Boren Fellow Sarah LaMorey shares her Tanzanian experiences

November 29, 2018

LaMorey, left, with her colleagues and host mother at a wedding.

In spring 2018, Sarah LaMorey, MA SID/COEX’19, was awarded the prestigious Boren Fellowship by the National Security Education Program. The fellowship funds graduate students to study critical languages around the world for up to a year. LaMorey, who moved to Tanzania for her studies over the summer, shares some insights from her experiences:

I’m wrapping my semester of intensive Swahili study and will be moving from Arusha to Dar es Salaam in December to intern at the Karibu Tanzania Organization (KTO). Myself and two other Boren fellows will be completing a mid-term evaluation of KTO’s Skills Development Program for Young Women. I’m excited for the opportunity to move to a new part of Tanzania and be able to utilize my language skills as well as my education from Heller to evaluate KTO’s programming. I believe living in Tanzania and studying the language and becoming familiar with the culture will be invaluable additions when interviewing individual, reviewing program results and evaluating the program as a whole.

One of my most relevant realizations while on this fellowship is how intricately connected language is to culture. In fact, I don’t believe you can separate them at all. I strongly believe that effective and respectful development and/or conflict resolution requires that those creating and implementing programs have the language to speak and connect with those that are to receive and hopefully, benefit from such programming. This is a startling realization when I consider the structure of international aid and the millions of programs that are developed not only by cultural outsiders but also linguistic outsiders. Even after studying the language full time for five months I still have so much to learn in terms of not only grammar structure but the meaning behind the words spoken.  

The most valuable learning that I’ve taken with me from my studies at Heller have been the voices and perspective of my international colleagues. It’s so easy to be locked into a “western” perspective on everything from education, societal roles to development. However, I have constantly been reminded to check my assumptions and my understanding in order to expand my world view to include that of others. I am constantly reminded of dissenting perspectives in class or experiences that my colleagues have shared of development projects or western hegemony in developing contexts. When speaking to colleagues here that have attended other graduate programs around the U.S., I am struck by how fortunate the Heller community is to have so many scholars from around the world and how this variety of perspectives and experiences creates a deeper learning environment for everyone at Heller, students and faculty alike.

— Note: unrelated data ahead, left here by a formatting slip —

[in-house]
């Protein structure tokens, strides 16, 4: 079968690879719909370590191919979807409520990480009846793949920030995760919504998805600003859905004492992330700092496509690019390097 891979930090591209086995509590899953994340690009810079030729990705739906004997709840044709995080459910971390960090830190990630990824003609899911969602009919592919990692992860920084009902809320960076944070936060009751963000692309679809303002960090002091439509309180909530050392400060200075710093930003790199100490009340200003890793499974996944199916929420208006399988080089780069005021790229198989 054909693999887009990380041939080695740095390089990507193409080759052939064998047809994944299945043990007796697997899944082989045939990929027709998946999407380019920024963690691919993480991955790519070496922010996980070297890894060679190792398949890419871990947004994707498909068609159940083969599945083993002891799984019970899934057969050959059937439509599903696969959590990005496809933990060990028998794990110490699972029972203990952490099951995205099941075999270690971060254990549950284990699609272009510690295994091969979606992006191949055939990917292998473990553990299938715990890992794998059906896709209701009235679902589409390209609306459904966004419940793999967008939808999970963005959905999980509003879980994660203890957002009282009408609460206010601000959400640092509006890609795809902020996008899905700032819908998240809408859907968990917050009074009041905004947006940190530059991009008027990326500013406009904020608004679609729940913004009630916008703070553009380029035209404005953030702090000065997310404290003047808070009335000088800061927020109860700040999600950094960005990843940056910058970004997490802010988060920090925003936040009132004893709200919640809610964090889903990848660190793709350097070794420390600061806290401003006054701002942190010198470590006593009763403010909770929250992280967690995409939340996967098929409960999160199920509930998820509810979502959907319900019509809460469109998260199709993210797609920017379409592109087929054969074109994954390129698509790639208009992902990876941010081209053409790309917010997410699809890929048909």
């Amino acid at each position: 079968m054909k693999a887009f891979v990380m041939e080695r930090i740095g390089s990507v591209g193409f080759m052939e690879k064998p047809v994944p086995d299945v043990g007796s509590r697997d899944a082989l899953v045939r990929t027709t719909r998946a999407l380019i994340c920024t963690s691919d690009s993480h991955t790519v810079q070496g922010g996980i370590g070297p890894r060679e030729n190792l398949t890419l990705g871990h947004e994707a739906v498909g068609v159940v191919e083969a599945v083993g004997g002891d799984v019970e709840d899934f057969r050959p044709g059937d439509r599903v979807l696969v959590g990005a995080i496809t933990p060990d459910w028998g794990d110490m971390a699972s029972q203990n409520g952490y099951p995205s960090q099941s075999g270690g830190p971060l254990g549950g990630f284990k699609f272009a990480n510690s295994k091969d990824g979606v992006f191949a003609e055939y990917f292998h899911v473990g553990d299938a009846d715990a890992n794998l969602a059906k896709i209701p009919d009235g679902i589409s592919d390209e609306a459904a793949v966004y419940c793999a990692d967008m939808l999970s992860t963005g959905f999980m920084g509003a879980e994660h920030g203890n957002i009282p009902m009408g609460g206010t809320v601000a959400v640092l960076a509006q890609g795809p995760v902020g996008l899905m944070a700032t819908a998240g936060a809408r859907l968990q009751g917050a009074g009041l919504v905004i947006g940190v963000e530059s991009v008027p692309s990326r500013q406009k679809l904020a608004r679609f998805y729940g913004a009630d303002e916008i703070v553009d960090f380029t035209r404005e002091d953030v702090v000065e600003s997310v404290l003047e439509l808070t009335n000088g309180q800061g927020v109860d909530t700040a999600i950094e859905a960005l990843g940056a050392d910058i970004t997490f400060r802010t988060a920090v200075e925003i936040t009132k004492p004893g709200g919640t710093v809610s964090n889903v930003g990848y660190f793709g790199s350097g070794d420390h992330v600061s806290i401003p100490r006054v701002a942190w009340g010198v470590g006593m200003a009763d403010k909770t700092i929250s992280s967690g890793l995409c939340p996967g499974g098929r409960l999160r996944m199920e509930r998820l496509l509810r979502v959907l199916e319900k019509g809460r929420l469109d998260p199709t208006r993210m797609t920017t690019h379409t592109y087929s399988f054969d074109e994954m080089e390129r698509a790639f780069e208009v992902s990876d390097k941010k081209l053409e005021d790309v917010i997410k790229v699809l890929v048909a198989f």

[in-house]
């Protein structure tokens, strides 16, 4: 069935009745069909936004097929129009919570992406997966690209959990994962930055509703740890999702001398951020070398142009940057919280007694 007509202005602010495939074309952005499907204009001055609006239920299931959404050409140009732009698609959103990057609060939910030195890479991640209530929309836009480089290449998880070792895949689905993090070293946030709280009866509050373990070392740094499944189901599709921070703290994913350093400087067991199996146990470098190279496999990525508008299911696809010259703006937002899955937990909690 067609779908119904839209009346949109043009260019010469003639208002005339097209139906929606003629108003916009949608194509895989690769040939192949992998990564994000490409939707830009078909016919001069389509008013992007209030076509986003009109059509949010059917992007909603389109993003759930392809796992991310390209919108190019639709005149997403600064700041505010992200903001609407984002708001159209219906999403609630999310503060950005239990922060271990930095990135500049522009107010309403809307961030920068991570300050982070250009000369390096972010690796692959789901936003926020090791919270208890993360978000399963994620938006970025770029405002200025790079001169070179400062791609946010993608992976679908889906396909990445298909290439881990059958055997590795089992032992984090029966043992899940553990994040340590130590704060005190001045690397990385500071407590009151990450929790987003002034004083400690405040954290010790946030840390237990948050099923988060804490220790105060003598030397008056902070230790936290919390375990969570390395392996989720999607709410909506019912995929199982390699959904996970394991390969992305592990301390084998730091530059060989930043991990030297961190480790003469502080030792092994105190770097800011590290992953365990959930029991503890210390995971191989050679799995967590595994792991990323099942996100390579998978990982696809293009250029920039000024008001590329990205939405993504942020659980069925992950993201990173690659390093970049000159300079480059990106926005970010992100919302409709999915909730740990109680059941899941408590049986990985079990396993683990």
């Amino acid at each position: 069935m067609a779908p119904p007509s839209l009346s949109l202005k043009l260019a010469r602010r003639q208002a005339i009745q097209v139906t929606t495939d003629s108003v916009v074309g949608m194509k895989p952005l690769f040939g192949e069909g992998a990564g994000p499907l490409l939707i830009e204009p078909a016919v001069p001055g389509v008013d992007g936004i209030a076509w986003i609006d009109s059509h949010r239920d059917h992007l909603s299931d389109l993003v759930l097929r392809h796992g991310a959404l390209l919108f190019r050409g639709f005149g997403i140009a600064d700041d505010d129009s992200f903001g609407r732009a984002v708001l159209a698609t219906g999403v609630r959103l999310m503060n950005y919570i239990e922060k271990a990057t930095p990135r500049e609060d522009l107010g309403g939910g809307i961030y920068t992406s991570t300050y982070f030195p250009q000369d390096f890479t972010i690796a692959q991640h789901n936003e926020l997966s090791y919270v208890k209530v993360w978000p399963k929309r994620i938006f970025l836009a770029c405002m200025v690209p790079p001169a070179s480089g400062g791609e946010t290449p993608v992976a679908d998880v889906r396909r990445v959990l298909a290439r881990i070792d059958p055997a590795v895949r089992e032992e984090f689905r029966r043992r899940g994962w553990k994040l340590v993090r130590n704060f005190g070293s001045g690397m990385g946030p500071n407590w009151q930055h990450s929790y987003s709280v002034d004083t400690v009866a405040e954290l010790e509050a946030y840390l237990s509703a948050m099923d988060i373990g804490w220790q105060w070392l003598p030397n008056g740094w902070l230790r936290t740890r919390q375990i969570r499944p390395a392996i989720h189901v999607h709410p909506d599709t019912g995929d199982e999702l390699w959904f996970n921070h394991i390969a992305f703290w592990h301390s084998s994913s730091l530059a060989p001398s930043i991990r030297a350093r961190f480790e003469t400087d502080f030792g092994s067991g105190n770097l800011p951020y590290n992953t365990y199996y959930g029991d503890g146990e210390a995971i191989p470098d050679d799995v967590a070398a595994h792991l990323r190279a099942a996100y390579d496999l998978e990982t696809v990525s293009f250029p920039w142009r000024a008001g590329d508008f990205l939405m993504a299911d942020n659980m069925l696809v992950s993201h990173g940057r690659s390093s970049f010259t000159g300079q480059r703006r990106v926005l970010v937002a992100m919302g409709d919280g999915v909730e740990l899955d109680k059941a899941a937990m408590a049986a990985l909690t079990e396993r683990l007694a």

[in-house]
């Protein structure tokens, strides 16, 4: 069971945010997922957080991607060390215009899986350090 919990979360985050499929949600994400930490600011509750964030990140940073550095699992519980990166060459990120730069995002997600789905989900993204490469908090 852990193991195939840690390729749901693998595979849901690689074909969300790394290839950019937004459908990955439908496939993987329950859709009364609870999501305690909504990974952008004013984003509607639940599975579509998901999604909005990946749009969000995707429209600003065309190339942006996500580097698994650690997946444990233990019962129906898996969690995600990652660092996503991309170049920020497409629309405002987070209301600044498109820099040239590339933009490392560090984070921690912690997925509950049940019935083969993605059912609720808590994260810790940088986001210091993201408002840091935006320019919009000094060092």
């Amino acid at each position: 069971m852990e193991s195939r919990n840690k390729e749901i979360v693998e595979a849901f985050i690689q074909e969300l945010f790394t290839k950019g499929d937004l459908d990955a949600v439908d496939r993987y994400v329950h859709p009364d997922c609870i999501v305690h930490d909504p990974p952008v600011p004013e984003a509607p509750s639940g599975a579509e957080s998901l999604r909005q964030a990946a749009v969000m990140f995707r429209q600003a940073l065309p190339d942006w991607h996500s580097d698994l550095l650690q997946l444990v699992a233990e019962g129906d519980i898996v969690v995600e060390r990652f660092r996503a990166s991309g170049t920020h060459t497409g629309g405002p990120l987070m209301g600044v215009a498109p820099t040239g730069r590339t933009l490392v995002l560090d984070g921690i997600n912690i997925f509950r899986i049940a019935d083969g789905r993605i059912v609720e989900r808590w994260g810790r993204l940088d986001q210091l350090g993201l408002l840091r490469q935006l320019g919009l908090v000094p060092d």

A Swahili methali or proverb that really sums all of this up is “Akili ni nywele, kila mtu ana zake,” or "Intelligence is like hair, every person has their own.”

“Our group spent three days visiting Maasai homestays in the Enduimet Wildlife Management Area in Northern Tanzania. We learned about the various challenges facing the rural Maasai people as the demand for wildlife and safari tourism encroaches on their lifestyle and land.”